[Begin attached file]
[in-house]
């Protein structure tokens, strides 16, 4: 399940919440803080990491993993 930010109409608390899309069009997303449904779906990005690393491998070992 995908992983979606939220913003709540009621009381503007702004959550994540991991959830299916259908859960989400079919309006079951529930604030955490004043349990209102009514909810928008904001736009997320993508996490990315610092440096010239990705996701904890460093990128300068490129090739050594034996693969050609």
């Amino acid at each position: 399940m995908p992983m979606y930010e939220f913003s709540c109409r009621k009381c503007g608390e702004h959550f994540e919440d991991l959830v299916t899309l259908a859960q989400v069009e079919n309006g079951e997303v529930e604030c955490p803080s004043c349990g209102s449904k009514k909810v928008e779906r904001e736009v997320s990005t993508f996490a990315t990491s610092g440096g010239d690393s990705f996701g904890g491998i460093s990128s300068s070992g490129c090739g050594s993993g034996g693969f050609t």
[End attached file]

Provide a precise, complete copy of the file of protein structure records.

[in-house]
């Protein structure tokens, strides 16, 4: 399940919440803080990491993993 930010109409608390899309069009997303449904779906990005690393491998070992 995908992983979606939220913003709540009621009381503007702004959550994540991991959830299916259908859960989400079919309006079951529930604030955490004043349990209102009514909810928008904001736009997320993508996490990315610092440096010239990705996701904890460093990128300068490129090739050594034996693969050609």
């Amino acid at each position: 399940m995908p992983m979606y930010e939220f913003s709540c109409r009621k009381c503007g608390e702004h959550f994540e919440d991991l959830v299916t899309l259908a859960q989400v069009e079919n309006g079951e997303v529930e604030c955490p803080s004043c349990g209102s449904k009514k909810v928008e779906r904001e736009v997320s990005t993508f996490a990315t990491s610092g440096g010239d690393s990705f996701g904890g491998i460093s990128s300068s070992g490129c090739g050594s993993g034996g693969f050609t």